The Earl Harding papers consist of correspondence and other manuscript records, government documents, other published material, and photographs pertaining to the Revolution in Panama of 1903, American involvement in the Canal Zone, and the libel suit brought by Theodore Roosevelt against the editors of "The World," including Joseph Pulitzer. Earl Harding was stationed in Panama from 1909 to 1910, as a reporter for "The World." Note: Click on "External Documents" below for a link to the inventory for the collection.
Conditions Governing Access note
Most manuscripts collections at the Georgetown University Booth Family Center for Special Collections are open to researchers; however, restrictions may apply to some collections. Collections stored off site require a minimum of three days for retrieval. For use of all manuscripts collections, researchers are advised to contact the Booth Family Center for Special Collections in advance of any visit.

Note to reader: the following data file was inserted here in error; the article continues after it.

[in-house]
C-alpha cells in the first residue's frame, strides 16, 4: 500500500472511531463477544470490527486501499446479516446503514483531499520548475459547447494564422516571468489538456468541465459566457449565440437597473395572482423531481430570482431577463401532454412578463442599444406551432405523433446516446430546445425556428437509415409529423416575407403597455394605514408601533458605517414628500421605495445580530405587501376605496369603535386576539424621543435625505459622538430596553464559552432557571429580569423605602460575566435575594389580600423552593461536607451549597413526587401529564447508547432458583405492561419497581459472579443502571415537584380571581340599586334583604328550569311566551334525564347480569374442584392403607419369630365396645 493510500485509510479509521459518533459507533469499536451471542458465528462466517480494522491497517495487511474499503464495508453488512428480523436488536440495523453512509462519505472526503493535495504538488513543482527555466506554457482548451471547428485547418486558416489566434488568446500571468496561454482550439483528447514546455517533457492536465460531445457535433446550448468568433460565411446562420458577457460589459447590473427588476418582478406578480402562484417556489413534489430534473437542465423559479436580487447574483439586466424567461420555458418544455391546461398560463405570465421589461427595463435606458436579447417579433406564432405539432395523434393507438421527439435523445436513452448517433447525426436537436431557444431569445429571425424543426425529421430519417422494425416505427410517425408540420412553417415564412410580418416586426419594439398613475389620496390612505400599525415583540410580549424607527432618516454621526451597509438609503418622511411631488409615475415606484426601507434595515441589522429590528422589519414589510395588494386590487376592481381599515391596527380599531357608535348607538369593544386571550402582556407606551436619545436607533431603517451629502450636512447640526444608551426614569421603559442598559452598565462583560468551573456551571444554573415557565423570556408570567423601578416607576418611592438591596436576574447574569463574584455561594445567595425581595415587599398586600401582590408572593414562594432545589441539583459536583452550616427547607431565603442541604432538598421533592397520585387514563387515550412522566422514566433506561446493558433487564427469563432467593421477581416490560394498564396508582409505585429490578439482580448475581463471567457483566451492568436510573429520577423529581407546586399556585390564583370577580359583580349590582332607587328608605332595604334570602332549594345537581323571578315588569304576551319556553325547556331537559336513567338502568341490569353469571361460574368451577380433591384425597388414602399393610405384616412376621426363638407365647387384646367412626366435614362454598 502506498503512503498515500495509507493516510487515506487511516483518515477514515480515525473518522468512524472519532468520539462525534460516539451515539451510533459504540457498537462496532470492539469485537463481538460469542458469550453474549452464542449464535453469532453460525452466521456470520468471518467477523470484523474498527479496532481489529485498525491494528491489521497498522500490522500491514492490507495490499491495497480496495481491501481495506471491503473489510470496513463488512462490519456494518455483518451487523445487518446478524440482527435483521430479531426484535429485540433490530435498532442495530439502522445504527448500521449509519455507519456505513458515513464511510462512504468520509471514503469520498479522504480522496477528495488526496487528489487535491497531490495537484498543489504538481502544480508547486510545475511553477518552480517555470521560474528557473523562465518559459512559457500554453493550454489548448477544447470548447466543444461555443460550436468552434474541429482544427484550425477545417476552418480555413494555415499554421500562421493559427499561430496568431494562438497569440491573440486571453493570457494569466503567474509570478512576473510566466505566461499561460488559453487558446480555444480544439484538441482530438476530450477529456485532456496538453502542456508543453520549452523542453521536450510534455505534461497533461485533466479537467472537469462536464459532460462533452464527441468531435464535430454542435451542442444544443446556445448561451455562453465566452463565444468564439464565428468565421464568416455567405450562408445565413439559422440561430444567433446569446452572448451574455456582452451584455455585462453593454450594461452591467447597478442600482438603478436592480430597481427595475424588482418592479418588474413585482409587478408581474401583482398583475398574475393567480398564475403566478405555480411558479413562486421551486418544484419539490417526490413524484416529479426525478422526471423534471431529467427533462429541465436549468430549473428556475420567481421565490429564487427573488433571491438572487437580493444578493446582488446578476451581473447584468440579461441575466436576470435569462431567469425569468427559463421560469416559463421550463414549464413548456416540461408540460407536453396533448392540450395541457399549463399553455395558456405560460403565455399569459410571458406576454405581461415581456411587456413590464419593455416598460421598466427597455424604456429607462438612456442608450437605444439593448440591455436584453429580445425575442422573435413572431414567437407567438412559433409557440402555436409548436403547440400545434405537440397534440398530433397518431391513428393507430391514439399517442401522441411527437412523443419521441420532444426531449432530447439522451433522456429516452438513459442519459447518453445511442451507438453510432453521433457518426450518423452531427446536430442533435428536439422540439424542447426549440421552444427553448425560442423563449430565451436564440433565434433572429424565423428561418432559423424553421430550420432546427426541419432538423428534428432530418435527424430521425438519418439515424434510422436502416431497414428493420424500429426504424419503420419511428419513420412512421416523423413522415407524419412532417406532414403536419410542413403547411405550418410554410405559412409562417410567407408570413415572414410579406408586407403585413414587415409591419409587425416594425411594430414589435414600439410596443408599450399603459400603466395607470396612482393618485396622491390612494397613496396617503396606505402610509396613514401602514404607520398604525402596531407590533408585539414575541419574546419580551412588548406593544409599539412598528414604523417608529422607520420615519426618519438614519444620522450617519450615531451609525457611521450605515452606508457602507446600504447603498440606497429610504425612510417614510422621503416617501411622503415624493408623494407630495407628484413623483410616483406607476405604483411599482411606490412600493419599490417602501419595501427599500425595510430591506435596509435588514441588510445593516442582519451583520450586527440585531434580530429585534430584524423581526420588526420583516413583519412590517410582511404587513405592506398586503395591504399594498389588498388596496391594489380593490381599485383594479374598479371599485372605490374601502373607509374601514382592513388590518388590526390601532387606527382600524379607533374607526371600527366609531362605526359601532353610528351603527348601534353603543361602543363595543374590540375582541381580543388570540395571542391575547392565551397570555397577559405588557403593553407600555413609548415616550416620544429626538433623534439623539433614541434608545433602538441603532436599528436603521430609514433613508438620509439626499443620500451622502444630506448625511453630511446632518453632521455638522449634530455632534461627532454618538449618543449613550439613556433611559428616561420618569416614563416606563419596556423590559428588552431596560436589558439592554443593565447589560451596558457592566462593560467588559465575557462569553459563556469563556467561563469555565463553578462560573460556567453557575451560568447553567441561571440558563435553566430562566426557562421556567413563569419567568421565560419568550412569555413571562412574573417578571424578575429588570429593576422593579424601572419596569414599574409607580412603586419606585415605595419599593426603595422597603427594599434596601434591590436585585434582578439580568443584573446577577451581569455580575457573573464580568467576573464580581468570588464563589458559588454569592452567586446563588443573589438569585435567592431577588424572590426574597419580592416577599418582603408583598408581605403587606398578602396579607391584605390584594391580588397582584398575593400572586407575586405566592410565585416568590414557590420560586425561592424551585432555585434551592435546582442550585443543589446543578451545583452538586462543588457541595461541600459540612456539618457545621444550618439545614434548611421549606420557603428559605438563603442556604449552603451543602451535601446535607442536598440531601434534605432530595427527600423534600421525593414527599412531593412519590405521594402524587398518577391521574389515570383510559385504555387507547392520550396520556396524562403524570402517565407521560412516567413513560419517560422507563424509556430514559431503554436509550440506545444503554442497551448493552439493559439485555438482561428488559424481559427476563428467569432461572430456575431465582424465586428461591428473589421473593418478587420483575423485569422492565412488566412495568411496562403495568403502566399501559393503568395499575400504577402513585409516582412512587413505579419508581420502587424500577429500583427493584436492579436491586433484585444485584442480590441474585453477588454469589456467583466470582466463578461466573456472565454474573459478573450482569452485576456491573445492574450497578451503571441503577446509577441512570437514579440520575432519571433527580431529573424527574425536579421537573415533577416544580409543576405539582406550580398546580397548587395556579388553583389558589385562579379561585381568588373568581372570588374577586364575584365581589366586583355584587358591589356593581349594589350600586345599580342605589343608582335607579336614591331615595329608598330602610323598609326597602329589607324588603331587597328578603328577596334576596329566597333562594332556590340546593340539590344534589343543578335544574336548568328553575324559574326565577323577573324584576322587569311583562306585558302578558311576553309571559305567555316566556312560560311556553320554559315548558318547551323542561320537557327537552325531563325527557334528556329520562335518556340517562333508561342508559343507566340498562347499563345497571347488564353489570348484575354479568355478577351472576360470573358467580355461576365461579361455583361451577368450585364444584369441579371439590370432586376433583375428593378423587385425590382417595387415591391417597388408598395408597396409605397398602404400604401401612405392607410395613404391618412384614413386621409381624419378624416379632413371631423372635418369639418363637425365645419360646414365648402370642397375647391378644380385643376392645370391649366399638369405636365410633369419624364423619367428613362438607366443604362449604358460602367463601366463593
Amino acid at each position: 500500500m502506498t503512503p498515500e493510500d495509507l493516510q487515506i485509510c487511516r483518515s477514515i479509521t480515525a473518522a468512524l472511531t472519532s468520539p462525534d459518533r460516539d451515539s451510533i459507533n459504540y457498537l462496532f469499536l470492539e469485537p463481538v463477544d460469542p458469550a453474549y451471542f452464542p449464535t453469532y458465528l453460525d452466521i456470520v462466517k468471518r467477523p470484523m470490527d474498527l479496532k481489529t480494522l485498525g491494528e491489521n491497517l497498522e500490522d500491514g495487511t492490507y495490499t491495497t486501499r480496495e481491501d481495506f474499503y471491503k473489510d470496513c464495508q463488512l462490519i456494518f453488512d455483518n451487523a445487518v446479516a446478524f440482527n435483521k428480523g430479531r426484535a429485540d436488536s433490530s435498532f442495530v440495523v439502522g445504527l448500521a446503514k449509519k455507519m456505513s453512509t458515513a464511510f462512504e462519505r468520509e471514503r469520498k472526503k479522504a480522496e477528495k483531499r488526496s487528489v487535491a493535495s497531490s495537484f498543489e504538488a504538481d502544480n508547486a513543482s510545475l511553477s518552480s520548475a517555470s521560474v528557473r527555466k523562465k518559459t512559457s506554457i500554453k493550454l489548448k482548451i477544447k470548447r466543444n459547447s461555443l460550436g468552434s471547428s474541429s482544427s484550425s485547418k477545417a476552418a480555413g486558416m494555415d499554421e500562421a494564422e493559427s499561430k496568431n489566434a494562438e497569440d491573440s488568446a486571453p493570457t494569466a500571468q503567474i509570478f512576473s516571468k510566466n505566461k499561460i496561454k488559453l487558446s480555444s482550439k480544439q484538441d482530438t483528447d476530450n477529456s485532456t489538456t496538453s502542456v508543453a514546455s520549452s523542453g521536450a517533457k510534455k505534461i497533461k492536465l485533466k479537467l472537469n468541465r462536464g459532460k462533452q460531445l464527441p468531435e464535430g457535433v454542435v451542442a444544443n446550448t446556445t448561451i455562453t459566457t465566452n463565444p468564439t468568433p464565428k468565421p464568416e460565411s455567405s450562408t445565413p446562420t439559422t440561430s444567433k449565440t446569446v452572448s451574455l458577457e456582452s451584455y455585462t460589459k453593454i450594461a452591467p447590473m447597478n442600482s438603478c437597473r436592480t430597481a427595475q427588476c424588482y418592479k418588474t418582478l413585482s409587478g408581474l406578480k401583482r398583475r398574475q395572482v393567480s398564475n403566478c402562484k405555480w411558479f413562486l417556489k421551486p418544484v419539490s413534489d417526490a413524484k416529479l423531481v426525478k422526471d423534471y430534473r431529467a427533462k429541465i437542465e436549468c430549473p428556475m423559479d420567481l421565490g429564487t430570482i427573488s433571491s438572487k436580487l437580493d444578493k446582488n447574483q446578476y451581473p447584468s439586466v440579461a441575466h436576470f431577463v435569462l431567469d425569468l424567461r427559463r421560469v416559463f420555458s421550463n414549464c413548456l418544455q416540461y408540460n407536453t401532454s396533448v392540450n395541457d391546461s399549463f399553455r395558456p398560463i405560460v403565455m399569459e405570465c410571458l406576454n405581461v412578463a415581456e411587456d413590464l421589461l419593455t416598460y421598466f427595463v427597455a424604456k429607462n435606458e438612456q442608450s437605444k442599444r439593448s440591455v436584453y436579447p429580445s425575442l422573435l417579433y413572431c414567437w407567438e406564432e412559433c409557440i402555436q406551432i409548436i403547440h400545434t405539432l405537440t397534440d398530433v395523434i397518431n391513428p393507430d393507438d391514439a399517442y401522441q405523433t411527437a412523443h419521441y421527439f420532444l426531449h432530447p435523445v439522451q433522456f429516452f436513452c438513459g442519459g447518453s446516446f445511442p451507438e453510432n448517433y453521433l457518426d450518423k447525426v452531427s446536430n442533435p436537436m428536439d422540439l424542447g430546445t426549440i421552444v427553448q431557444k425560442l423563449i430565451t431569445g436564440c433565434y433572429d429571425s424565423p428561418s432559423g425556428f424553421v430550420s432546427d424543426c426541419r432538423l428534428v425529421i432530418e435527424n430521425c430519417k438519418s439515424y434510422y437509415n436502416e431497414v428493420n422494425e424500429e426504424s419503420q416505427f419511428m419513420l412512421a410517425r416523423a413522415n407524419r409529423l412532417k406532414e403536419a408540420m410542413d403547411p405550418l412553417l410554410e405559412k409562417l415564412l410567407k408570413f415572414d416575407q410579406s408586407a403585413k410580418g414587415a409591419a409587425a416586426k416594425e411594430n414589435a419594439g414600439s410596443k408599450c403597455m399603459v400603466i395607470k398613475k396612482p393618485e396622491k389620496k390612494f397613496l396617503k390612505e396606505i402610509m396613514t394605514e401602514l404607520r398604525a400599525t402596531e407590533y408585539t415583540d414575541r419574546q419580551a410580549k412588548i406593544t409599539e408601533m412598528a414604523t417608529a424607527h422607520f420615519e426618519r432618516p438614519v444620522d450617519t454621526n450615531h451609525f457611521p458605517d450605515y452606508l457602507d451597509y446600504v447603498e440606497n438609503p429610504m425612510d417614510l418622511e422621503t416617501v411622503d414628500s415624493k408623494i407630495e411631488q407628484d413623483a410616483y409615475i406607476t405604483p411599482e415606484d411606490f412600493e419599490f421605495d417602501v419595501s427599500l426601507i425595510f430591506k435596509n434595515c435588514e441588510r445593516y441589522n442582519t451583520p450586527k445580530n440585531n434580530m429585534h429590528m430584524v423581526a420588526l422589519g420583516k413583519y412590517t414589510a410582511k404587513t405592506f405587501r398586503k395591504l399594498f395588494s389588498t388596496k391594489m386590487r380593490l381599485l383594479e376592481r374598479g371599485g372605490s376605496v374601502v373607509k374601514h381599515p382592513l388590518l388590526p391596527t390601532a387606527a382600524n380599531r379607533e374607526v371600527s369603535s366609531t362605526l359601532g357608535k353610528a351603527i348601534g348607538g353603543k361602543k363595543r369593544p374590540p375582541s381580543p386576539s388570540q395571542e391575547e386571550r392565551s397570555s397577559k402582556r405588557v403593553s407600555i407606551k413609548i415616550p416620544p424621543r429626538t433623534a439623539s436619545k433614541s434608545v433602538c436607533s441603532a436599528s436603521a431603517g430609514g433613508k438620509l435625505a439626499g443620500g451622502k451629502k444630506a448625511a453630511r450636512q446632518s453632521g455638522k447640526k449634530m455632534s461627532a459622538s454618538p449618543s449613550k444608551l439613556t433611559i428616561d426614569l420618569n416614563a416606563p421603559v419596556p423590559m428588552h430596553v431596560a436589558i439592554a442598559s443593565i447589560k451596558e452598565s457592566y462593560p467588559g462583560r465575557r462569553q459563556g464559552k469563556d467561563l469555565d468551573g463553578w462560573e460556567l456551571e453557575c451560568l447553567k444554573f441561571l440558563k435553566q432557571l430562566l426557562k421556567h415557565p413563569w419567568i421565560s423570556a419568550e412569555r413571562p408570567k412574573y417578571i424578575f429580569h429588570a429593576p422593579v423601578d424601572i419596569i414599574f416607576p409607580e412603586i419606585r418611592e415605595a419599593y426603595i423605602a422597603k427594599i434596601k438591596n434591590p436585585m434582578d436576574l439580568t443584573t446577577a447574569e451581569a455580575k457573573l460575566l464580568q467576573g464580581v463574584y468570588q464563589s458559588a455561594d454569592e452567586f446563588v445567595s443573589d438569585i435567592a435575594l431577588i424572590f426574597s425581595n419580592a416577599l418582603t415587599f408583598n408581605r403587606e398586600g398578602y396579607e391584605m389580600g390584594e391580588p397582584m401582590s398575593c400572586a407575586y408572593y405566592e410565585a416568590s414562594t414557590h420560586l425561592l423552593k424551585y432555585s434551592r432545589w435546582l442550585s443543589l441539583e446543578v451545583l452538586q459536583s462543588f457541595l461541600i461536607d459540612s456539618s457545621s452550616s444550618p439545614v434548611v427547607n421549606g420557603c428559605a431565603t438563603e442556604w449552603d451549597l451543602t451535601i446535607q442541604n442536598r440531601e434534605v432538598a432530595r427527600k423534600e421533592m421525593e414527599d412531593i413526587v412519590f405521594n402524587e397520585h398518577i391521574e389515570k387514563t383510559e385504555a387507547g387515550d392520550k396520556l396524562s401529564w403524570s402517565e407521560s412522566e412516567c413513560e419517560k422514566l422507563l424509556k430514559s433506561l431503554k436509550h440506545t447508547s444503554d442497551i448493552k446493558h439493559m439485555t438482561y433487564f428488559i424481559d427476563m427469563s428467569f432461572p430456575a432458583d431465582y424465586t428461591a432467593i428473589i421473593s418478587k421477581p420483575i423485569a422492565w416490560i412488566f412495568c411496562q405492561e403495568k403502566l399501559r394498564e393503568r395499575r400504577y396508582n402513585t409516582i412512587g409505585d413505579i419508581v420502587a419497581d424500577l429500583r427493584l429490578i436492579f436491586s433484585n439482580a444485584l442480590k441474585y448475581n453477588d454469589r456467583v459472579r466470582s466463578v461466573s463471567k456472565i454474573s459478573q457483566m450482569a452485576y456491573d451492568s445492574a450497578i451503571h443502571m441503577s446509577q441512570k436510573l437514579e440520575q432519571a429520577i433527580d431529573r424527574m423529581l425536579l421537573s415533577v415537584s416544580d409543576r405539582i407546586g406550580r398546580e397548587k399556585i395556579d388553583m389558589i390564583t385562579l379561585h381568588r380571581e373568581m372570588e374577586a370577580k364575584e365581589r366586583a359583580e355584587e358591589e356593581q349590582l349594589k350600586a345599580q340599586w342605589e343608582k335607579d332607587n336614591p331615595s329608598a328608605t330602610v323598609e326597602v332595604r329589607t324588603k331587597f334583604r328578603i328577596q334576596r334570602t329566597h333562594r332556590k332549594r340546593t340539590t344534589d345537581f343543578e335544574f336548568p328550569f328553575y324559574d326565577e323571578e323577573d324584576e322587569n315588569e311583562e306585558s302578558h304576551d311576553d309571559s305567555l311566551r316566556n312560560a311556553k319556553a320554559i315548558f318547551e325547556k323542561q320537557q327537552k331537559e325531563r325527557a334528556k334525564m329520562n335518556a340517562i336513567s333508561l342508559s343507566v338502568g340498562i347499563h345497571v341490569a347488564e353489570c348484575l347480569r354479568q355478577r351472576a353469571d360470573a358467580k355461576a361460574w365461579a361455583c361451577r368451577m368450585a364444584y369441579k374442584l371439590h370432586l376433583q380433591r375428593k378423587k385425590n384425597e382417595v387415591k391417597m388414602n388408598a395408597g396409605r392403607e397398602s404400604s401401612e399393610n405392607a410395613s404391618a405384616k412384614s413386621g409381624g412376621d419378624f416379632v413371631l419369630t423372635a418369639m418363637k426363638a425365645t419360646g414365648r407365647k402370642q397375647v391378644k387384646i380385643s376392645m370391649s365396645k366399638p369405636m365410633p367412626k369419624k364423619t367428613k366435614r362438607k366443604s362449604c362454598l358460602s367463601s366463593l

Earl Harding, author of "The Untold Story of the Panama Canal," spent two years in Panama. According to a NYT article dated September 29, 1913, Harding spent two years studying the 'taking' of the canal, and visited the isthmus of Panama in 1909 and 1910. He presented the results of his study to The Foreign Affairs Committee of the House of Representatives. He warns that resentment of the United States and Roosevelt's Good Neighbor Policies (continued under Taft) have spread from Colombia to most of the Spanish-speaking Americas.
Earl Harding papers, Booth Family Center for Special Collections, Georgetown University Library, Washington, D.C. https://findingaids.library.georgetown.edu/repositories/15/resources/10499 Accessed March 25, 2019.